The EdgeWalk guide called it “Toes Over Toronto”. I called it terrifying. So there my 10 little digits were, perched over the edge of a grate, 1168 feet over Bremner Avenue. Every time I looked down my head would swim and I felt like I was going to fall forward. My fingers tightened on the thick black cable that was keeping me from doing the world’s most epic swan dive. How did I end up tethered to the top of the CN Tower anyway?
I’d been to Niagara Falls a handful of times in my lift but I’d never been on the Maid of the Mist before. I’d seen the boats bobbing in the water each time and saw the crowds in their plastic rain ponchos. This year I got to join them and experienced the power of the Fall’s first hand. It’s one thing to look down on the river from above but it’s another to be in that cloud of heavy mist at the bottom, looking up. You really get a sense for just how powerful Mother Nature can be. The ride doesn’t really last all that long, about 30 minutes, but I think it’s worth the $20 to be able to see the Falls from this angle. Pro tip: wear shoes that you don’t mind getting soaked…because they will. Have you been been on the Maid of the Mist?
I know the cliched terms: quiant, idllyic, sleepy so I won’t use any of those. I will, however, say that Niagara-on-the-Lake is pretty. Tourism is important here so everything about the main strip looks manicured and well-kept. People are drawn to the area for theatre and wine. The town is also known for its gardens, art galleries, antique shops, and golf courses. The visitors are older. The pace is slower. It’s the kind of town I would like to visit for a quiet, low-key, sunny long weekend.
The name of the huge art installation in the middle of Toronto’s Distillery District is “Still Dancing” and, depending on who you talk to, it resembles a whiskey still and a droplet of liquid or a man and woman dancing. I’m in the former camp since I just can’t make that leap from abstract shapes to people dancing. But I can get on board with a stylized still and droplet, especially considering the location.
I’m still a bit of a n00b when it comes to world cuisine but I was pretty sure that banh mi was a Vietnamese sandwich, so I was confused when my friend insisted we go to Bahn Mi Boys for kimchi fries. “But kimchi is Korean,” I thought. I just chaulked it all up to both being Asian countries and off we went in search of fries. I both praise and curse her now for that invitation.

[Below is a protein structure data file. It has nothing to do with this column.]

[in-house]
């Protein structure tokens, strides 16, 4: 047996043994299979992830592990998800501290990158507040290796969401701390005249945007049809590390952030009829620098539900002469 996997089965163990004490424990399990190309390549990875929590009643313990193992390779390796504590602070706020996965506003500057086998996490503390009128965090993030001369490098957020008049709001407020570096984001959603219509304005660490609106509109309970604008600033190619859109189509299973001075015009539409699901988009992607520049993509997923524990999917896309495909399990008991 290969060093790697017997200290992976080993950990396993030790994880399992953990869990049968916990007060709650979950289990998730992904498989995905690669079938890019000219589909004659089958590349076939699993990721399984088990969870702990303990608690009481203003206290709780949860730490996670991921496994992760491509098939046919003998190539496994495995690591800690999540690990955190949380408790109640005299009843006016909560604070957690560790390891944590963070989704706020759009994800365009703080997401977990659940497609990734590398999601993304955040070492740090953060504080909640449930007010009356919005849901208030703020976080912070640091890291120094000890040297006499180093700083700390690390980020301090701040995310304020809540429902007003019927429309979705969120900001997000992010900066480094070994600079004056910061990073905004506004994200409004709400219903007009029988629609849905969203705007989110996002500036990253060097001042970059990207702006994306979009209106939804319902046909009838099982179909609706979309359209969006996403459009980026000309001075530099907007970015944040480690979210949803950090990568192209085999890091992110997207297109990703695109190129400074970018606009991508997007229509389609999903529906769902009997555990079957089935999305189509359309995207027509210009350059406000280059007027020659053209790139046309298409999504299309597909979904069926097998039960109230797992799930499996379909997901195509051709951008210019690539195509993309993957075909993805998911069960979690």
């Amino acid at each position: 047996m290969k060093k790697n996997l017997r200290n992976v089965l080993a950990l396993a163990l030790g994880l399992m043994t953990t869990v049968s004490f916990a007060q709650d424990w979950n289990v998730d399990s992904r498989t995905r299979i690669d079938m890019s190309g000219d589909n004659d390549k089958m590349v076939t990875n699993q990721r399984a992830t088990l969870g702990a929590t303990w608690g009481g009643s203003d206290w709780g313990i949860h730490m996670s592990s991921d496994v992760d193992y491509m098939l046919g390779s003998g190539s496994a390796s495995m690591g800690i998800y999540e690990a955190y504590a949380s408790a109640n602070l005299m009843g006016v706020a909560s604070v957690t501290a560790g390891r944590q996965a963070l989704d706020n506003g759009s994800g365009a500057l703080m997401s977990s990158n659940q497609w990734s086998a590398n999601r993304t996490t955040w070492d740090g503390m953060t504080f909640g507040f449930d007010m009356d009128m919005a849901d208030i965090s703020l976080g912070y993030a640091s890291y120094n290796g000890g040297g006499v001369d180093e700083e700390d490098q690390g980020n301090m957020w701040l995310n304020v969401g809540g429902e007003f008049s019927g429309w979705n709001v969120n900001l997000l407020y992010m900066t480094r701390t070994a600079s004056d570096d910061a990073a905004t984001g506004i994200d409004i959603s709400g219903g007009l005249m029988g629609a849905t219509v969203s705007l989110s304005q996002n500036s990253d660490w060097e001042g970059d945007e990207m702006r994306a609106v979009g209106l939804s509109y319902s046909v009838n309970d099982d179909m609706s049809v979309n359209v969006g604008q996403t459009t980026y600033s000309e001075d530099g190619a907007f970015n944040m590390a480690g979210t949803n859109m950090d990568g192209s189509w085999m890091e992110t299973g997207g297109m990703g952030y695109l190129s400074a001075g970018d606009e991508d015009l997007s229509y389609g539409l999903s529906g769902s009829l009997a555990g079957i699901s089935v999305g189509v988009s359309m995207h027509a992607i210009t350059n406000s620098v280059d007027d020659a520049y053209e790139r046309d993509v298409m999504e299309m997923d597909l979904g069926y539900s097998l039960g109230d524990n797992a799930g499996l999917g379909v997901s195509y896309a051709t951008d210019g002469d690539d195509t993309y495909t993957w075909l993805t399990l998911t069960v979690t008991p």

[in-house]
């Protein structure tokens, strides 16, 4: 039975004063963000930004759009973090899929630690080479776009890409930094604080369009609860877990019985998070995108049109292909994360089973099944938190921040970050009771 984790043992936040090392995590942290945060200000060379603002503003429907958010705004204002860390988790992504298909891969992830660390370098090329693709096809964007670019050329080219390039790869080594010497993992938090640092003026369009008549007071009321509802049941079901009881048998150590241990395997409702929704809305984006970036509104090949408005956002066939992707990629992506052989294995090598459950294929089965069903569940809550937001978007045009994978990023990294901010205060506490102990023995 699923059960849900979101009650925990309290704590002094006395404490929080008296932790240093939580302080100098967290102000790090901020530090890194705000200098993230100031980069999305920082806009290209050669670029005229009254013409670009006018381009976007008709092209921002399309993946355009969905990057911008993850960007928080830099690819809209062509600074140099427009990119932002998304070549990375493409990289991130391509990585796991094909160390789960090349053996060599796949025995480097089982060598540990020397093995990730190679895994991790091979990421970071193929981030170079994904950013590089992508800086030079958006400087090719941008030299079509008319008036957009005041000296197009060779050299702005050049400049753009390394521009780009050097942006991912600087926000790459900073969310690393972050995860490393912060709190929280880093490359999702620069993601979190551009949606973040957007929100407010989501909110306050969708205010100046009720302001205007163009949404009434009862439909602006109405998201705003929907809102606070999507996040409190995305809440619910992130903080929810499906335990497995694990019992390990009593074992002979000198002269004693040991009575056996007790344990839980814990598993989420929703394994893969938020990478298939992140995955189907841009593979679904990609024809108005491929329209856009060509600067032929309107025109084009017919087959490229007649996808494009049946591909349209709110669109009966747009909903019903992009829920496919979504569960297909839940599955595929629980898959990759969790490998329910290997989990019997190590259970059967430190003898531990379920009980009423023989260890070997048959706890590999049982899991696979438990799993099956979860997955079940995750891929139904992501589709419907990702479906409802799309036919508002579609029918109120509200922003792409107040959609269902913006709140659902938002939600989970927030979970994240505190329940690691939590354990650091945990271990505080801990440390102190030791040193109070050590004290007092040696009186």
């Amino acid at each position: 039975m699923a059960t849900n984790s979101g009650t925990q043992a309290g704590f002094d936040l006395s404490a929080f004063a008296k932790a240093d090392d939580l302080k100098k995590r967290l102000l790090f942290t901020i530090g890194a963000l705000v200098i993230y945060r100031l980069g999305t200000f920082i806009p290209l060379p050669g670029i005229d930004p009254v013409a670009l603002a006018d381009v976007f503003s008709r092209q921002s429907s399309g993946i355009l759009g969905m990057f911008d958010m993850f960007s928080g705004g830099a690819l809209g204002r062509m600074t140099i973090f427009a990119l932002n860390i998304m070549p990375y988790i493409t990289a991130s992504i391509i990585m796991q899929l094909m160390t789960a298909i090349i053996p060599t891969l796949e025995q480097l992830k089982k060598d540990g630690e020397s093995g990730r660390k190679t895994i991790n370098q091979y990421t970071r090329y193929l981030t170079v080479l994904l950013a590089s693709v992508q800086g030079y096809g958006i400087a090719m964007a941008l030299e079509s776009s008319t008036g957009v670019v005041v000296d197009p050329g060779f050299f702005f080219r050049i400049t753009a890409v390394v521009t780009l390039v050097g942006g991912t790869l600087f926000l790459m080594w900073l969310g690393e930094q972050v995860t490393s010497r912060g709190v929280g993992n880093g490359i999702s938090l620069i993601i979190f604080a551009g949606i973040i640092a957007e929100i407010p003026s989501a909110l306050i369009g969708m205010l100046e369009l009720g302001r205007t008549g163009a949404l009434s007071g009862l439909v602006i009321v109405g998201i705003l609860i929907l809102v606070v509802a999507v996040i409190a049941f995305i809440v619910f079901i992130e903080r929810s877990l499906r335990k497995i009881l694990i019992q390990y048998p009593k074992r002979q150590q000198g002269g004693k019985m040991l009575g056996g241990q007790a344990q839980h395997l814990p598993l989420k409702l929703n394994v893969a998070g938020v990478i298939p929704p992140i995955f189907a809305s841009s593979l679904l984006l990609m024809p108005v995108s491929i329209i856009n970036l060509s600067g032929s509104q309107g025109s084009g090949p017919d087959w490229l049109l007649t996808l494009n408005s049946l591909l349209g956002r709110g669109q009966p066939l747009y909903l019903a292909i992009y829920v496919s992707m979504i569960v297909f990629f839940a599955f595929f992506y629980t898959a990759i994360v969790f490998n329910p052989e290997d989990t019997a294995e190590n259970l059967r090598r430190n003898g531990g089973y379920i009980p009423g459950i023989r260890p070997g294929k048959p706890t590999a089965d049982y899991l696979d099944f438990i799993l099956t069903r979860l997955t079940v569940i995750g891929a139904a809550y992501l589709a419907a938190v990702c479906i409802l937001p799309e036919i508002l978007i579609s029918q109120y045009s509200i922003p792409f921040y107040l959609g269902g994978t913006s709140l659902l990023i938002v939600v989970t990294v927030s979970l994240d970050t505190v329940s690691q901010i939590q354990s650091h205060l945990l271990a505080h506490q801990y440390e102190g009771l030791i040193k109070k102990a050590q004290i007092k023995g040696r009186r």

St. John’s, Newfoundland has long known hard times and with our developing oil industry we’re starting to know some good times. So it makes sense that St. John’s is a city that can cater to any budget. Here’s how you can balance your budget in the far east of the Western world.
Korean War Veterans Memorial in Washington DC. What struck me here was the photo that someone had hung on a post. I can only assume it was a friend or family member who served in the army during the war. It added a personal, human touch to the larger than life, stainless steel soldiers forever on patrol.
Canadian bloggers are getting together in a giant game of tag to tell you about our Canada and what you shouldn’t miss when you come visit us. Canada is a pretty awesome country and I consider myself to be very lucky to call it my home. There’s a reason backpackers stitch the maple leaf to their packs. We’re generally known as a polite, funny folk with a fondness for hockey and Tim’s double-doubles but I’ve picked out a few of my own reasons why I think Canada rocks.
Cloud Gate, aka “The Bean”, in Chicago is one of the world’s most popular pieces of public art. It has more visitors than anything else in Chicago aside from Navy Pier. At first blush it seems too simple to really be called art, just a giant mirrored bean-like shape. But there’s more to the Bean than meets the eye.
Cloud Gate, aka “The Bean”, in Chicago is one of the city’s most visited attractions, second only to Navy Pier. It was high on my own priority list when I visited the Windy City. In fact, I made two visits. Once just wasn’t enough.
2012 was another year full of travel. I visited five new countries and even circumnavigated the globe like a boss. I pushed my limits and had some incredible experiences. I worked on learning some new languages and tried lots of great new foods. I can’t wait to see what 2013 will have in store for me.